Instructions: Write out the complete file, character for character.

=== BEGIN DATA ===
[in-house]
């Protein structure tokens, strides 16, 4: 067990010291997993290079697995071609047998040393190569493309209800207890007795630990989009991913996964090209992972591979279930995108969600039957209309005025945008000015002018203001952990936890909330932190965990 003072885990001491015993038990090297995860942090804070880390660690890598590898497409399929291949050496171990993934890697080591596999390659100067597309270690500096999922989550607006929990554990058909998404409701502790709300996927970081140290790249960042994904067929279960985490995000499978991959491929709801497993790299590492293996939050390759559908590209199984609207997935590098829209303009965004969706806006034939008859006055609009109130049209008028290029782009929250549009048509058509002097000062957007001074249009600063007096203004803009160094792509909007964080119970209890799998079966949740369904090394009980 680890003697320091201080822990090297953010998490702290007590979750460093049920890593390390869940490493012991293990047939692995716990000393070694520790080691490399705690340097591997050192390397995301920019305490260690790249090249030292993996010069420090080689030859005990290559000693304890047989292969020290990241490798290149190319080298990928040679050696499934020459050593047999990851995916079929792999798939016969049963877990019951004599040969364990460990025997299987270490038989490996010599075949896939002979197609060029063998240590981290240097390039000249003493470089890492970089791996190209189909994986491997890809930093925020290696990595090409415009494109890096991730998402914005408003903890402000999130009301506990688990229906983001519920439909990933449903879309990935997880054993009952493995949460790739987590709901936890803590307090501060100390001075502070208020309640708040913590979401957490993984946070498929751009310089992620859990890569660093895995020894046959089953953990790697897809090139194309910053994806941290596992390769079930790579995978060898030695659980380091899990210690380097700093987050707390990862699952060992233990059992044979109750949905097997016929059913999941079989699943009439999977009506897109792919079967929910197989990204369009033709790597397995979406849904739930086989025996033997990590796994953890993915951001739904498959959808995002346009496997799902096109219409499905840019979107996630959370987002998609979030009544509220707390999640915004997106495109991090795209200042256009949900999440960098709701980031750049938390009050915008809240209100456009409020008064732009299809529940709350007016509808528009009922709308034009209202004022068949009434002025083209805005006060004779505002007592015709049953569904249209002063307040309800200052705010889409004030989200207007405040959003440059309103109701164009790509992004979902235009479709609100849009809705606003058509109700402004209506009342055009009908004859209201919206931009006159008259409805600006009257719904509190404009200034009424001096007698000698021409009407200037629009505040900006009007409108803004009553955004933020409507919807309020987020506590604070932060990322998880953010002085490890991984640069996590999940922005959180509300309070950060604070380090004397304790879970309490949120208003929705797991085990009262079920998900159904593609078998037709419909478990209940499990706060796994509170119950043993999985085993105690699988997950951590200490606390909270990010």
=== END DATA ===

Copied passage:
[in-house]
């Protein structure tokens, strides 16, 4: 067990010291997993290079697995071609047998040393190569493309209800207890007795630990989009991913996964090209992972591979279930995108969600039957209309005025945008000015002018203001952990936890909330932190965990 003072885990001491015993038990090297995860942090804070880390660690890598590898497409399929291949050496171990993934890697080591596999390659100067597309270690500096999922989550607006929990554990058909998404409701502790709300996927970081140290790249960042994904067929279960985490995000499978991959491929709801497993790299590492293996939050390759559908590209199984609207997935590098829209303009965004969706806006034939008859006055609009109130049209008028290029782009929250549009048509058509002097000062957007001074249009600063007096203004803009160094792509909007964080119970209890799998079966949740369904090394009980 680890003697320091201080822990090297953010998490702290007590979750460093049920890593390390869940490493012991293990047939692995716990000393070694520790080691490399705690340097591997050192390397995301920019305490260690790249090249030292993996010069420090080689030859005990290559000693304890047989292969020290990241490798290149190319080298990928040679050696499934020459050593047999990851995916079929792999798939016969049963877990019951004599040969364990460990025997299987270490038989490996010599075949896939002979197609060029063998240590981290240097390039000249003493470089890492970089791996190209189909994986491997890809930093925020290696990595090409415009494109890096991730998402914005408003903890402000999130009301506990688990229906983001519920439909990933449903879309990935997880054993009952493995949460790739987590709901936890803590307090501060100390001075502070208020309640708040913590979401957490993984946070498929751009310089992620859990890569660093895995020894046959089953953990790697897809090139194309910053994806941290596992390769079930790579995978060898030695659980380091899990210690380097700093987050707390990862699952060992233990059992044979109750949905097997016929059913999941079989699943009439999977009506897109792919079967929910197989990204369009033709790597397995979406849904739930086989025996033997990590796994953890993915951001739904498959959808995002346009496997799902096109219409499905840019979107996630959370987002998609979030009544509220707390999640915004997106495109991090795209200042256009949900999440960098709701980031750049938390009050915008809240209100456009409020008064732009299809529940709350007016509808528009009922709308034009209202004022068949009434002025083209805005006060004779505002007592015709049953569904249209002063307040309800200052705010889409004030989200207007405040959003440059309103109701164009790509992004979902235009479709609100849009809705606003058509109700402004209506009342055009009908004859209201919206931009006159008259409805600006009257719904509190404009200034009424001096007698000698021409009407200037629009505040900006009007409108803004009553955004933020409507919807309020987020506590604070932060990322998880953010002085490890991984640069996590999940922005959180509300309070950060604070380090004397304790879970309490949120208003929705797991085990009262079920998900159904593609078998037709419909478990209940499990706060796994509170119950043993999985085993105690699988997950951590200490606390909270990010």